Chancellor Sebastian Kurz said the measures are necessary because Austria has seen 550 new cases of coronavirus per 100,000 inhabitants in the past week, a level 11 times greater than what authorities said would be sustainable.

“My urgent plea for the next four weeks is: meet nobody,” Kurz said. “Every social contact is one too many.”

In France, the number of people in hospital with COVID-19 dropped this weekend for this first time since September, after two weeks of new nationwide lockdown measures aimed at slowing surging infections and easing hospital strains.

French comic book artist Julien Berjeaut, also known as Jul, talks to people on the street in Paris on Saturday. (Joel Saget/AFP via Getty Images)

The number of COVID-19 patients in intensive care also fell for the first time in six weeks, according to figures released Saturday night, though coronavirus patients still occupy 96 per cent of France’s standard ICU beds.

France has reported more virus infections than any European country and has had 44,246 virus-related deaths. The government imposed a nationwide partial lockdown starting Oct. 30 and could start easing the measures on Dec. 1.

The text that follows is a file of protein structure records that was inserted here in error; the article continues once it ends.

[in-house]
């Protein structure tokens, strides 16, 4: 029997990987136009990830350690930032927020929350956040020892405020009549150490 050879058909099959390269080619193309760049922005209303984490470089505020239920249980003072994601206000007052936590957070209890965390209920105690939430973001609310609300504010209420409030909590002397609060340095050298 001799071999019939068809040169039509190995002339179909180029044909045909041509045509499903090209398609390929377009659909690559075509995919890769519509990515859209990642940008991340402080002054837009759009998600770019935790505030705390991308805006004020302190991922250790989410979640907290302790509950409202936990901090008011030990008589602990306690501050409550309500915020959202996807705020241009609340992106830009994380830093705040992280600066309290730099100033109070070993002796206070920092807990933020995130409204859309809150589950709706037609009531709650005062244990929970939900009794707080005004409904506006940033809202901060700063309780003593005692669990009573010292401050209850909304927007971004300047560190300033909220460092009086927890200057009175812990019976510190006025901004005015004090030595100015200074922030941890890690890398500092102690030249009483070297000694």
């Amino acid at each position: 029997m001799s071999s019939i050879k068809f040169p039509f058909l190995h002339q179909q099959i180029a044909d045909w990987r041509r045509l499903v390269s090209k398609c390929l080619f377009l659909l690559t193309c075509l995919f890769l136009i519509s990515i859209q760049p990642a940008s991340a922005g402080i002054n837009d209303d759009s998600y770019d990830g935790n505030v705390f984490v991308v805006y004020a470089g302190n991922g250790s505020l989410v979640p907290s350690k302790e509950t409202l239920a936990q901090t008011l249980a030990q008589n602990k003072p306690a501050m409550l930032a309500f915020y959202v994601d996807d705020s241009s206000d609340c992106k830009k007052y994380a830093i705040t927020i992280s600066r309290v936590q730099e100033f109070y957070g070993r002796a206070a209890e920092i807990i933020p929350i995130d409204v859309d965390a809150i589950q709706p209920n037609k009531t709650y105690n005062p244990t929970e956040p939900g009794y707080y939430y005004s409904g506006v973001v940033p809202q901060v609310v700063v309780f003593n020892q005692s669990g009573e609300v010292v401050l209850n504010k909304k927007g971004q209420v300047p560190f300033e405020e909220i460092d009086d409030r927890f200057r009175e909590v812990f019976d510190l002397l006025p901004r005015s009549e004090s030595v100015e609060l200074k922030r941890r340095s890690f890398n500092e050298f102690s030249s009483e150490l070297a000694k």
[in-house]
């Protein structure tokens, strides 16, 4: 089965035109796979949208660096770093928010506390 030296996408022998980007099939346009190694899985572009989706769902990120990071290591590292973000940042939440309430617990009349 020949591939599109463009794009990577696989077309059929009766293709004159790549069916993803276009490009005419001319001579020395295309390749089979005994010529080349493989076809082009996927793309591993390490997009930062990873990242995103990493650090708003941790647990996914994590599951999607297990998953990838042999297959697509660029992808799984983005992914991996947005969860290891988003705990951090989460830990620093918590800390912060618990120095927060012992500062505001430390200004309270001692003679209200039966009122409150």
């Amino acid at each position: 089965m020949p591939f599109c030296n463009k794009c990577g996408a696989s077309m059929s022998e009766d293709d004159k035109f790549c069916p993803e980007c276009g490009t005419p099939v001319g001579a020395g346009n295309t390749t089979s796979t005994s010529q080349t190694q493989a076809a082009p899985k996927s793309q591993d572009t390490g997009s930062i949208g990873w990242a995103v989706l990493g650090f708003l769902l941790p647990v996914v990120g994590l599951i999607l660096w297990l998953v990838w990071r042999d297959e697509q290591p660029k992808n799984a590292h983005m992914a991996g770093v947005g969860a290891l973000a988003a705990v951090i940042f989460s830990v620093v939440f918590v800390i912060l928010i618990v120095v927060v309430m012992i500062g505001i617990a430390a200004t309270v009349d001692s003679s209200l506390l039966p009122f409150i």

In Africa, the continent has seen more than 1.9 million confirmed cases and more than 46,000 deaths since the start of the pandemic. South Africa leads the continent on both counts, having recorded more than 746,000 infections and more than 20,000 deaths.

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Canada-U.S. border rules: Why some travellers get to cross while others are shut out – CBC.ca

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Kim Zavesky is desperate to return to her home in Golden, B.C.

After retiring last year, she and her husband — both Americans — sold their house in Chandler, Ariz., and moved most of their belongings to their second home in Golden, in southeastern British Columbia.